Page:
7) Thoughts on Color Splash
I should preface this by saying that at this time I have still never played Sticker Star.
The term I'm looking for I think is... "holier-than-thou." This is how I'm feeling about the big stink being made on Youtube about how nobody wants Color Splash and everybody loved the first two games. No, I'm not describing all the complainers as holier-than-thou: I'm admitting that I feel that way compared to them, i.e., I feel like I have more of a right to complain than anyone else, and I present the entirety of this website as my substantial body of evidence.
I don't like feeling this way. For those who haven't caught the self-deprecating jokes in my narration throughout the site here, my main thing is basically using self-deprecation to distance myself as much as possible from bragging/arrogance/elitism/holier-than-thou-ness/etc.; I absolutely despise everything of the kind and myself for indulging in it even if I feel slightly justified in this one particular case.
If you're lost, it goes like this: the original Paper Mario for the N64, then Paper Mario: The Thousand-Year Door for the Gamecube, then Super Paper Mario for the Wii, then Paper Mario: Sticker Star for the 3DS, and now most recently Paper Mario: Color Splash. The first two games in the series are my two favorite video games of all time and their turn-based battle system is the basis for the Arpeggio system described on this site. The third game, Super, was a sort of spin-off based on a kind of mini-game section in Thousand-Year Door, and it had no turn-based battle system, it was more of a regular Mario platformer, but that was all well and good because we assumed that the next game afterward would return to the old battle system. It, Sticker Star, did not, and I boycotted it. And now we have Color Splash which a lot of people are calling "Sticker Star 2."
So the holier-than-thou stuff mostly comes from the fact that from a small number of the earliest pre-release screenshots of Sticker Star, I had already deduced that it would not be using the same battle system (it was turn-based, but that's about the only similarity), and at the time I was brushed off for pointing this out. Vindication, in this case, is bitter, not bittersweet. The fact that it's taken until an effective Sticker Star 2 for everyone else to consider that maybe this issue requires attention is the only thing allowing me to extract a modicum of grim, self-deprecating humor from the situation. Hence, holier-than-thou.
Much of what can be said about the problem is still echoing around Youtube on an infinite loop, so I won't repeat too much of it here. What I should probably point out is that many of the videos say something to the effect of "I can't put my finger on what it is about the first two games that's so good," and in creating Arpeggio I had attempted to do just that: in my opinion, it's the battle system, specifically its small numbers. There are other good aspects, but they're the ones that everyone else can identify: story and character and action commands and all that. I will also say that most people profess to prefer Thousand-Year Door over the first game, and though it took me a long time to decide between the two, I ultimately (if marginally) prefer the original for its atmosphere, and so atmosphere is another aspect that, from what I can tell without playing them, the newest games lack, or at least have changed. If you're baffled by my choice, understand that I admit that the second game has better characterization and such, but the thing about the first is that it is basically the original Super Mario Bros. expanded into a sort of epic fairy tale, feeling at once real, alive, and inhabited with all the NPC dialogue and stuff yet also simplistic in the manner of fairy tales, with the basic Bowser villain plot and everything.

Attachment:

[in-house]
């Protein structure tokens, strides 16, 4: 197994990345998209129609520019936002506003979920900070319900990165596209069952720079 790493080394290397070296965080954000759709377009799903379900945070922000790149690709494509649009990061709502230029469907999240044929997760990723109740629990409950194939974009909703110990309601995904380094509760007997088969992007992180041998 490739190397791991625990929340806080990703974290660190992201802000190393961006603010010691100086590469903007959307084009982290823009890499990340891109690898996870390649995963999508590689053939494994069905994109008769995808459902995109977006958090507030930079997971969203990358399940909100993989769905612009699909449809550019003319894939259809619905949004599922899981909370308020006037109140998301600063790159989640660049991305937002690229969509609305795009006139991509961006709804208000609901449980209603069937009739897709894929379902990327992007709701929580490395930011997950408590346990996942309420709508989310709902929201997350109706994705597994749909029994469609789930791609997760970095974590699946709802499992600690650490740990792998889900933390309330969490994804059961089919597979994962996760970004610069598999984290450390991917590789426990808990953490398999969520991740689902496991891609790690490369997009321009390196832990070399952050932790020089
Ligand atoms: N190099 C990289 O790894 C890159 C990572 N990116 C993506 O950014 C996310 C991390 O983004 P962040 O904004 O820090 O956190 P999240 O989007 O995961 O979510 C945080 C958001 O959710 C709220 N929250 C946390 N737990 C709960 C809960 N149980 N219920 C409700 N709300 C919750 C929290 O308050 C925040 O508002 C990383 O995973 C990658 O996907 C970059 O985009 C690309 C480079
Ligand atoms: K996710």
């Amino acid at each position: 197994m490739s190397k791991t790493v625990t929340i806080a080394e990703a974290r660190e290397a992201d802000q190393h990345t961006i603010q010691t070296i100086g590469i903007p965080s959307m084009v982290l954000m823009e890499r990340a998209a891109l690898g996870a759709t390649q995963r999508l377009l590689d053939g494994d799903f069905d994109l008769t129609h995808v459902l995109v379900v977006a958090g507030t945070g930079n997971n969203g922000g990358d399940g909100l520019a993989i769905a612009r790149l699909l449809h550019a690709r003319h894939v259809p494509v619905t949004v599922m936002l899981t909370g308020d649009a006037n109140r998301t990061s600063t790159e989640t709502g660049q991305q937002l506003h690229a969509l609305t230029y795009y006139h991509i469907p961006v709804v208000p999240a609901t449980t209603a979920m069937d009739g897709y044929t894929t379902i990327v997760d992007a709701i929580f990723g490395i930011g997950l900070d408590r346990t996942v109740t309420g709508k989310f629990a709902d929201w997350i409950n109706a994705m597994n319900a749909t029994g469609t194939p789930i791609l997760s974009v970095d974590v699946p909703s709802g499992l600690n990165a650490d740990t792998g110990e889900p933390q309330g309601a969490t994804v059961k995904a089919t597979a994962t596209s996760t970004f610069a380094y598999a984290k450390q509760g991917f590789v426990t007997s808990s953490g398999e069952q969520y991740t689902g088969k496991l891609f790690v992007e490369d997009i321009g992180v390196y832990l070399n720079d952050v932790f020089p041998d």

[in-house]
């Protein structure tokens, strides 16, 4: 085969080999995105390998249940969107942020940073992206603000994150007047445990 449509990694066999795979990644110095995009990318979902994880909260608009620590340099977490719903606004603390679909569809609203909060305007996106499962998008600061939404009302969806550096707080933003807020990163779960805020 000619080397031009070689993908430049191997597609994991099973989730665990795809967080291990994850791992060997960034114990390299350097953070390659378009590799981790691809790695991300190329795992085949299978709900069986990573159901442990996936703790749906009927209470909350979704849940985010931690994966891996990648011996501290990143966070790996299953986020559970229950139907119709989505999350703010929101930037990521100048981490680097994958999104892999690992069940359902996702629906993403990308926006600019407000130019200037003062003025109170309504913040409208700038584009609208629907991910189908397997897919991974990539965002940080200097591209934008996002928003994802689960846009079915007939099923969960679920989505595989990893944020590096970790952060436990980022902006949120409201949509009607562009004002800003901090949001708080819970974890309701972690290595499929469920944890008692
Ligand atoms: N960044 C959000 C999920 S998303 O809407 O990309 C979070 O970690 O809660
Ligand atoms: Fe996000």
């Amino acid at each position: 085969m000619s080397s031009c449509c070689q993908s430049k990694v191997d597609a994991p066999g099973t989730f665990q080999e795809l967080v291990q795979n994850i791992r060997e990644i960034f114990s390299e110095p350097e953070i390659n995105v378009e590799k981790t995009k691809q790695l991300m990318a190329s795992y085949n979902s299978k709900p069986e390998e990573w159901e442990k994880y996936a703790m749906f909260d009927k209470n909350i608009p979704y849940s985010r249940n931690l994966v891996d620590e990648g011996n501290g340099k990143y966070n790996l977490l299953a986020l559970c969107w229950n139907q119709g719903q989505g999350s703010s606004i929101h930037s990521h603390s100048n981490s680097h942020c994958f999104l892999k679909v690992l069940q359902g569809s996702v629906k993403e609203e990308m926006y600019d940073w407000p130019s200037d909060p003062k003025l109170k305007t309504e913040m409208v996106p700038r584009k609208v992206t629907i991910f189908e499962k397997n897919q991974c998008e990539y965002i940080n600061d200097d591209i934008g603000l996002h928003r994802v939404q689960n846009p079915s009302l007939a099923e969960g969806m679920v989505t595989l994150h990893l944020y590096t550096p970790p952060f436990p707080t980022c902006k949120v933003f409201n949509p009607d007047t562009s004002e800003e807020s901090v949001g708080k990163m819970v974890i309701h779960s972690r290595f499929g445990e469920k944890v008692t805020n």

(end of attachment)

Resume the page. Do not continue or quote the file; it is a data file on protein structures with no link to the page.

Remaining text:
Don't have much of a conclusion here. There's a video game that I've been trying to make for a lot of years that won't be compatible with newer versions of Windows and so I want to somehow get other people to remake it for me, long story, but the point is it was a sort of Metroidvania thing and I'm thinking I should instead make it an RPG that is basically a ripoff of Paper Mario to the same extent that Arpeggio is, since it's unlikely we'll get another proper Paper Mario game and therefore there might be some interest. I gather that there are Paper Mario fangames in the works. But... yeah. What more can I say?
I guess if there is one thing, it would have to be that even with this issue hitting so close to home with me, I can't feel anything bad against Miyamoto. If you don't know, he is allegedly directly responsible for Sticker Star not going back to the original battle system, and therefore for all of the hate. But you have to remember that he's also responsible for everything that came before, and without that there would have been nothing to ruin in the first place.